DORCHESTER (CBS) — For the first time in its 65-year history, the award for National Teacher of the Year has gone to a teacher from Massachusetts.
Sydney Chaffee got her masters degree in education at Lesley University, and teaches humanities at Dorchester’s Codman Academy.
At a Friday celebration at the Huntington Theater, Gov. Charlie Baker called her the Larry Bird or Michael Jordan of education–but Chaffee has stayed humble, even after her whirlwind week.
“I think I do a lot of the things that great teachers do, and that’s why I’m being recognized,” she told WBZ-TV’s Paula Ebben.
But colleagues describe Chaffee as a force of nature with a dynamic personality.
“She’s a great example of the drive, the force, the willingness to do whatever it takes to make sure more students grow and learn,” said Thabiti Brown, Head of School at Codman Academy.
Chaffee made history as both the first winner from Massachusetts and the first from a charter school.
“My message about charters is that charters are public schools, and that public schools and public education are essential, and we need to do what we can to make sure that we’re working together as public school teachers to make sure all kids have access to a great education,” Chaffee said.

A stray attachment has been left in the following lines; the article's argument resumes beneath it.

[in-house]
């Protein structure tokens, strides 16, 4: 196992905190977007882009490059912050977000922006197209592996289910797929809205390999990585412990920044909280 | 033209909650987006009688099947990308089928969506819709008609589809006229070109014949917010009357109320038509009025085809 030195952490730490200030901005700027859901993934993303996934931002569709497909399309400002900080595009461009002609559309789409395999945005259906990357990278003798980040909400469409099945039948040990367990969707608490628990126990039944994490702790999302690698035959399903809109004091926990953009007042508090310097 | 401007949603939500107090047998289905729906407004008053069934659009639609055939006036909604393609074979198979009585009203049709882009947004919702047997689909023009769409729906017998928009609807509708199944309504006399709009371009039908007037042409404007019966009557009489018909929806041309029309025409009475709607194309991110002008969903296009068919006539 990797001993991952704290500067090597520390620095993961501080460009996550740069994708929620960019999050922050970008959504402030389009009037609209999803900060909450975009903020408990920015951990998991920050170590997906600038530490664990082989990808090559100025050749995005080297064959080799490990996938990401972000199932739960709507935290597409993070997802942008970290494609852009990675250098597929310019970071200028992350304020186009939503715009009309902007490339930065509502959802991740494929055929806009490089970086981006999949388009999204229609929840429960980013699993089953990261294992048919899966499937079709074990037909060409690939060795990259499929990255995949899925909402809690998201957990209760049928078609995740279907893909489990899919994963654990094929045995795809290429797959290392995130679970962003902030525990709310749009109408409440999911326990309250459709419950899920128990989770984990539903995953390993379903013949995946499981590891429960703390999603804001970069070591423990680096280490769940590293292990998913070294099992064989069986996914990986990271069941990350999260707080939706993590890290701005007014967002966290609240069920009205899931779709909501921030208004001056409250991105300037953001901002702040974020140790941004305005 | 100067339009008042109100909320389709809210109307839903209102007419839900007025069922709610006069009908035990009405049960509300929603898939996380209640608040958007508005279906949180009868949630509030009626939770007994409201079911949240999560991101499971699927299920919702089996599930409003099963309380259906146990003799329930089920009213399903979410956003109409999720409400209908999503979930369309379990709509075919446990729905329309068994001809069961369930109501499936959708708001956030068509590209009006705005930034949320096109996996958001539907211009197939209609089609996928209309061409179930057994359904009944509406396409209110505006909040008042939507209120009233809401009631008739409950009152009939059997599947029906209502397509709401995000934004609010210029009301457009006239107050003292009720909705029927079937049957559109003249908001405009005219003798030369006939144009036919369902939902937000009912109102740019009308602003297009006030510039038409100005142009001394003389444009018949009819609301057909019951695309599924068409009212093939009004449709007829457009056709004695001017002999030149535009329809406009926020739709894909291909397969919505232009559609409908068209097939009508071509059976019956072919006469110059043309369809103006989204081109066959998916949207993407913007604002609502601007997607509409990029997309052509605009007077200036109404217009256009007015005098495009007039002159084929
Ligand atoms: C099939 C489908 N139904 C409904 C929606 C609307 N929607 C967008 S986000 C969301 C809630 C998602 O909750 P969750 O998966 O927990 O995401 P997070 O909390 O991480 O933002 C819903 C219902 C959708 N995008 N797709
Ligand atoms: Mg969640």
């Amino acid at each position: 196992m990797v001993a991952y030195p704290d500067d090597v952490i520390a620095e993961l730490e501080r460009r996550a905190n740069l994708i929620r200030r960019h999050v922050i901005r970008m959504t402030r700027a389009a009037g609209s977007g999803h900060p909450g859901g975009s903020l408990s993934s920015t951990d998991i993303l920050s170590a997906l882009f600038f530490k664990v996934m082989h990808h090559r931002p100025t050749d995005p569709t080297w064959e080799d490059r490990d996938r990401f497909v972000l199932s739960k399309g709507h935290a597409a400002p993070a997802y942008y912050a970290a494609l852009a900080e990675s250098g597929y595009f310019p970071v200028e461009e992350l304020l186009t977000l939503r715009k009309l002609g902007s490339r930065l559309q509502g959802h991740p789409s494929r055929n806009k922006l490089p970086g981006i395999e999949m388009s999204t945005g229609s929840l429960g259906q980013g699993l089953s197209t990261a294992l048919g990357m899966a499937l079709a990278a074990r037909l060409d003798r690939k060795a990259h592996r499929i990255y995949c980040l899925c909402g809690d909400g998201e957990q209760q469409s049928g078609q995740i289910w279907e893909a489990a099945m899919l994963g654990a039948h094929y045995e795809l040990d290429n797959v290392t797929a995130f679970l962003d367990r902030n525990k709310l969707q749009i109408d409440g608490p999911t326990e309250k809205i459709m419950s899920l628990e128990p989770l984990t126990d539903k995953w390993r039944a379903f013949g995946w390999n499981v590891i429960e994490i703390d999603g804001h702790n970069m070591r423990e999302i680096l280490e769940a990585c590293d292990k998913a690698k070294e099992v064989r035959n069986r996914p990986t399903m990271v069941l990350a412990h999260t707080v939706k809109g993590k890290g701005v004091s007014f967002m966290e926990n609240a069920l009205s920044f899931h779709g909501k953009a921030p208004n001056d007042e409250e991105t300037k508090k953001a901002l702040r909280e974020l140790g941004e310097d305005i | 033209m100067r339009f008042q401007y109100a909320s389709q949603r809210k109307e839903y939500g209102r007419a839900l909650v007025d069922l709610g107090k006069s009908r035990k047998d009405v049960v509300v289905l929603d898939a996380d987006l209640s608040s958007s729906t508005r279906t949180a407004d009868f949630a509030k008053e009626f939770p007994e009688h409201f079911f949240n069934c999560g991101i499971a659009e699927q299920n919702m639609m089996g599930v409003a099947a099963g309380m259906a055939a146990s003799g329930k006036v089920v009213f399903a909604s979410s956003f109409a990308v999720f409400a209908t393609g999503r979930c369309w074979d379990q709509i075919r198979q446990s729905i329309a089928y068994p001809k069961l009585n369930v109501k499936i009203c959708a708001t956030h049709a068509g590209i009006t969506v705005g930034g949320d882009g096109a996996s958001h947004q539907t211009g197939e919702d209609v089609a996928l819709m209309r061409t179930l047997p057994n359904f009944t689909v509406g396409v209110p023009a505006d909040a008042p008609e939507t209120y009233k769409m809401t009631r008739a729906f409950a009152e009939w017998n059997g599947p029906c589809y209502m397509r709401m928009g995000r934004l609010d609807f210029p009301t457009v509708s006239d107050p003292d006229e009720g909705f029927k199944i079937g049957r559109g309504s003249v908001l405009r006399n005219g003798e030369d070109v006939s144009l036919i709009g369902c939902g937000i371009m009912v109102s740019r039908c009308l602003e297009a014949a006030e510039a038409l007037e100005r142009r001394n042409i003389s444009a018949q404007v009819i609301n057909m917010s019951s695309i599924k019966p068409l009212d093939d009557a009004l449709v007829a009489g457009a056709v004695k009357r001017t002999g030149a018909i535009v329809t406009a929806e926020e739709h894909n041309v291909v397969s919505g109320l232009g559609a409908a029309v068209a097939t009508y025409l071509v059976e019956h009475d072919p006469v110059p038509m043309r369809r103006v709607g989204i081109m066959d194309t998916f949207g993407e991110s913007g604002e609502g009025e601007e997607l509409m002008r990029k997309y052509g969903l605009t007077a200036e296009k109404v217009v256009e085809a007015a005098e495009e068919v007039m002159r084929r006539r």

Chaffee is very aware of what her students need from her.
“Students need to know that I believe in them,” she said. “They need to know that I believe that they can achieve.”
That message was received by former student Latanya Simpson, who is now a freshman at Providence College.
“Honestly, as a student of color I was just very insecure sometimes about my education,” said Simpson. “But Sydney just always pushed me and never gave up, and I honestly feel like the confidence I have today has a lot to do with Sydney’s work with me.”
“So it’s not that I have some special magic that other teachers don’t have,” Chaffee explained. “It’s about great teachers doing great work, and I get to speak on behalf of them.”
As National Teacher of the Year, Chaffee will travel the country speaking at education conferences and sharing her success with other teachers in the classroom.